Everyone experiences grief in their own unique way. Sometimes, the loss of a loved one occurs unexpectedly and suddenly; sometimes we have endured through a prolonged terminal illness with a family member. Coping, getting the right support and knowing ways to take care of oneself are all ways one can ease the feelings of loss.
As a result of the loss, many people report:
• Uncomfortable physical symptoms that are connected to the grief
• An upheaval of thinking emotional patterns which may include guilt, anger or confusion
• A lack of concentration, loneliness and or hopelessness that things will not improve
Talking about your grief, although difficult, usually helps people feel better. An empathetic professional can help you rethink your priorities and set goals. You will be encouraged to nurture your support systems, be open to accepting help and to be reminded of the importance of taking care of yourself.
At Change Works we will help you during this difficult time. Give us a call today.
Are you stuck in a situation that isn’t satisfying and rewarding? Do you need to change?
There are a number of tips and strategies that can help you make a change. Take time to consider the following if your current situation need an overhaul:
Slow Down. Take steps now to focus on the people and things in your life that you enjoy.
Don’t Sweat the Small Stuff. Learn to recognize those things that don’t make an impact on your health and happiness and let them go.
Be Assertive. Develop a list that’s important for you and enjoy the satisfaction of getting things accomplished.
Negotiate a change with your current boss. These can include flextime, job sharing, working from home or part time work. If you need more time for yourself or your family, now may be the time to explore careers that are less stressful and more flexible.
Avoid Procrastination by managing your time effectively. The results are more productivity and less stress.
Communicate about “sharing the load.”Other family members may be able to help, seek counseling for yourself if needed, and take care of your health. Get rid of the clutter and baggage in your house, workplace and in your life.
Family Relationship Issues
Ideally, children grow up in family environments in which they feel supported and valued. The dynamic in some families may severely limit a child’s expressions of feelings and needs.
Some examples of dysfunctional patterns may include:
- Parental addictions or compulsions
- One or both parents use the threat or application of physical violence
- One or both parents are unable to provide, or threaten to withdraw, financial or basic physical care for their children.
- Rigid adherence to a belief system without any flexibility.
Abuse and neglect inhibit the development of children’s trust in the world, in others, and in themselves often leads to them experiencing problems at school, in their future relationships, and in their very identities.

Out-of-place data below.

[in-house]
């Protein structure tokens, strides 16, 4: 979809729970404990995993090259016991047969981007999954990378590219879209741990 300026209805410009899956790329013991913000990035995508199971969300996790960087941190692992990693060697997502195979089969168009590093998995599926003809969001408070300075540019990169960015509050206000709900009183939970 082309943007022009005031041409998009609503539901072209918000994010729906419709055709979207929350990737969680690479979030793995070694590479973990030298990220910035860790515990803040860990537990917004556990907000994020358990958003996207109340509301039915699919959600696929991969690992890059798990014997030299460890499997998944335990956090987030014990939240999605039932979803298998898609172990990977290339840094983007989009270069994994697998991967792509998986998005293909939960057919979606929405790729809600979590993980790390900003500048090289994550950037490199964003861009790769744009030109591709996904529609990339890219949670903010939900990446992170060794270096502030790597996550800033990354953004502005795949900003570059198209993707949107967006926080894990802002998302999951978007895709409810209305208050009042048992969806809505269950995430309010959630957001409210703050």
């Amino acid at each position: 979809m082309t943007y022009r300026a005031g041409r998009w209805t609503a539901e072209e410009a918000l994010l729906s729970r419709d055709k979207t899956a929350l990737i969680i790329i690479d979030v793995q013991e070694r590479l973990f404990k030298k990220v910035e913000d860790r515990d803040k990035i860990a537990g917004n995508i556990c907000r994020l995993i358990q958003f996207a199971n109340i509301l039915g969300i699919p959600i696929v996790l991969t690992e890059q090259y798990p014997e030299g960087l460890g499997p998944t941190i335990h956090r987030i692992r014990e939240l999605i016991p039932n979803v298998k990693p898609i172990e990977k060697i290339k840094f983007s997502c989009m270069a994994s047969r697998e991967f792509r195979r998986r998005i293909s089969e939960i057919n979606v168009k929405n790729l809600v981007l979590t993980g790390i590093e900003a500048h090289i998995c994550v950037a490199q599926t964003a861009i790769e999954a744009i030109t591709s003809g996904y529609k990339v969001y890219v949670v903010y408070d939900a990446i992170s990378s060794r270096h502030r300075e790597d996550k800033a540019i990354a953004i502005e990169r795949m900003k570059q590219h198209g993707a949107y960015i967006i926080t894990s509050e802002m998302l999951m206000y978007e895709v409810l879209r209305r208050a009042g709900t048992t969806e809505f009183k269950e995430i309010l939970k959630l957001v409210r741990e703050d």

Change begins with you. Some specific things you can work on with a counselor may include:
- Identify painful or difficult childhood experiences
- Make a list of your behaviors, beliefs, etc. that you would like to change.
- Find alternatives to these beliefs that may work better
- Practicing the alternate belief and discuss how these changes impact the family
We can help families get back on track with some simple but effective solutions. Give us a call today,
Men are far less likely to get help than women, and they often delay getting help until there is a crisis. For men, getting help is often viewed as shameful. A man traditionally solves his own problems – think about this when a man is lost driving and needs to ask for directions! Men’s roles in the workforce, relationships and society have changed dramatically in recent history.
Presenting Problems by Men
With these new demands men are experiencing increasing levels of stress – often work or relationship related. This stress and the new, complicated role requirements men face today, often result in the following types of problems that are seen in therapists’ offices today:
- Work adjustment issues (procrastination, avoidance, anger, success sabotage)
- Addictions (alcohol, drugs, sexual, gambling)
- Depression (sometimes related to fear and shame. They may feel that they are not succeeding at home or in the workplace)
- Relationship problems
What can be done?
A therapist needs to “normalize” these feelings that men have. Reframing is a process that lets men see how their behaviour and feelings can be dealt with more effectively. Sometimes in couple’s therapy, men are able to better build a successful blueprint for successful interactions. Most men want to protect and provide in their relationships and are happy to try to do this when the tasks presented are realistic and appropriate. We can help!
Parent Skills Training
Coloroso, author of Kids are Worth It! is an advocate for kids and knows what works and what doesn’t. She often emphasizes six critical life messages necessary for a child’s healthy development regardless of age. They are:
- I believe in you
- I trust you
- I know you can handle it
- You are listened to
- You are cared for
- You are important to me
Dr. Stuart Ablon, author of The Explosive Child provides us with a novel approach to reach and teach challenging kids. His philosophy stresses that “kids can do well if they can” and proposes a method that helps kids identify and correct their potential skill deficits. These can include poor skills in executive functioning i.e. impulsiveness; emotions or social skills or starting or maintaining conversations. He then teaches a collaborative problem solving method that has been empirically tested and proven valid as an effective intervention method.